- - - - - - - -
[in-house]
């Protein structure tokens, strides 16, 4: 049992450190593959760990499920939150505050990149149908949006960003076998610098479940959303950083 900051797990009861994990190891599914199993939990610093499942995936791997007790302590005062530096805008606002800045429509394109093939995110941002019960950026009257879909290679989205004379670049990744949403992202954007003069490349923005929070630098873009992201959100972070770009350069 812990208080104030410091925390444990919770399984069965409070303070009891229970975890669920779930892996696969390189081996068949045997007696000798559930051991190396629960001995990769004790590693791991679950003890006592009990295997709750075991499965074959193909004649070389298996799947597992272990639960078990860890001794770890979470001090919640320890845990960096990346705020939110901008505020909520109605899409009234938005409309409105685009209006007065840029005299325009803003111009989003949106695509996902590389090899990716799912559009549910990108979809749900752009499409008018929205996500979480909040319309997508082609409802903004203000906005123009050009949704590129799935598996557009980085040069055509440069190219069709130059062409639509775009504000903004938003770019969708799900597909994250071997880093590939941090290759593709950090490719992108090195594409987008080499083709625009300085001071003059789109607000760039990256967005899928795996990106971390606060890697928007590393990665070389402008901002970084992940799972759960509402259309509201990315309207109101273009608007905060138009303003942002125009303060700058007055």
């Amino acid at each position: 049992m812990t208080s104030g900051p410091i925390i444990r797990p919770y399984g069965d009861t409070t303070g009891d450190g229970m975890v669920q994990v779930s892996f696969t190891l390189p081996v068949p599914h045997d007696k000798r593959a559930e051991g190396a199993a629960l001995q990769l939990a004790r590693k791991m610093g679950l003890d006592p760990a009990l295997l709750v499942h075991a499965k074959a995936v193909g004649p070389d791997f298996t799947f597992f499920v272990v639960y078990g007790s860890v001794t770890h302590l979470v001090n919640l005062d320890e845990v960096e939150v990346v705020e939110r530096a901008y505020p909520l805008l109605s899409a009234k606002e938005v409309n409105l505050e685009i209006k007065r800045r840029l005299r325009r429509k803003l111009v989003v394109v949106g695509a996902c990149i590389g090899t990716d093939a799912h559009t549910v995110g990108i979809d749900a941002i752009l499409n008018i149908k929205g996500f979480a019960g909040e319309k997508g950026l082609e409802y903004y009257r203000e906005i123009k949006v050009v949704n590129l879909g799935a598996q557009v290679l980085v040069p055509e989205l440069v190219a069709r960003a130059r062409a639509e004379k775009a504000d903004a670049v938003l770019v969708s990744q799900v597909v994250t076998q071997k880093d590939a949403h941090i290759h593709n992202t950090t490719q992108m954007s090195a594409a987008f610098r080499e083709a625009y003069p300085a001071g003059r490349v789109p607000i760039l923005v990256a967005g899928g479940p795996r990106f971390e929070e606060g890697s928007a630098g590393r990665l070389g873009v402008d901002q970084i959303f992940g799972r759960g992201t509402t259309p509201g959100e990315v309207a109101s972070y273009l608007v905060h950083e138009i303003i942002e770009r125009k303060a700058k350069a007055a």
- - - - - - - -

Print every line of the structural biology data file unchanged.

[in-house]
């Protein structure tokens, strides 16, 4: 049992450190593959760990499920939150505050990149149908949006960003076998610098479940959303950083 900051797990009861994990190891599914199993939990610093499942995936791997007790302590005062530096805008606002800045429509394109093939995110941002019960950026009257879909290679989205004379670049990744949403992202954007003069490349923005929070630098873009992201959100972070770009350069 812990208080104030410091925390444990919770399984069965409070303070009891229970975890669920779930892996696969390189081996068949045997007696000798559930051991190396629960001995990769004790590693791991679950003890006592009990295997709750075991499965074959193909004649070389298996799947597992272990639960078990860890001794770890979470001090919640320890845990960096990346705020939110901008505020909520109605899409009234938005409309409105685009209006007065840029005299325009803003111009989003949106695509996902590389090899990716799912559009549910990108979809749900752009499409008018929205996500979480909040319309997508082609409802903004203000906005123009050009949704590129799935598996557009980085040069055509440069190219069709130059062409639509775009504000903004938003770019969708799900597909994250071997880093590939941090290759593709950090490719992108090195594409987008080499083709625009300085001071003059789109607000760039990256967005899928795996990106971390606060890697928007590393990665070389402008901002970084992940799972759960509402259309509201990315309207109101273009608007905060138009303003942002125009303060700058007055």
């Amino acid at each position: 049992m812990t208080s104030g900051p410091i925390i444990r797990p919770y399984g069965d009861t409070t303070g009891d450190g229970m975890v669920q994990v779930s892996f696969t190891l390189p081996v068949p599914h045997d007696k000798r593959a559930e051991g190396a199993a629960l001995q990769l939990a004790r590693k791991m610093g679950l003890d006592p760990a009990l295997l709750v499942h075991a499965k074959a995936v193909g004649p070389d791997f298996t799947f597992f499920v272990v639960y078990g007790s860890v001794t770890h302590l979470v001090n919640l005062d320890e845990v960096e939150v990346v705020e939110r530096a901008y505020p909520l805008l109605s899409a009234k606002e938005v409309n409105l505050e685009i209006k007065r800045r840029l005299r325009r429509k803003l111009v989003v394109v949106g695509a996902c990149i590389g090899t990716d093939a799912h559009t549910v995110g990108i979809d749900a941002i752009l499409n008018i149908k929205g996500f979480a019960g909040e319309k997508g950026l082609e409802y903004y009257r203000e906005i123009k949006v050009v949704n590129l879909g799935a598996q557009v290679l980085v040069p055509e989205l440069v190219a069709r960003a130059r062409a639509e004379k775009a504000d903004a670049v938003l770019v969708s990744q799900v597909v994250t076998q071997k880093d590939a949403h941090i290759h593709n992202t950090t490719q992108m954007s090195a594409a987008f610098r080499e083709a625009y003069p300085a001071g003059r490349v789109p607000i760039l923005v990256a967005g899928g479940p795996r990106f971390e929070e606060g890697s928007a630098g590393r990665l070389g873009v402008d901002q970084i959303f992940g799972r759960g992201t509402t259309p509201g959100e990315v309207a109101s972070y273009l608007v905060h950083e138009i303003i942002e770009r125009k303060a700058k350069a007055a």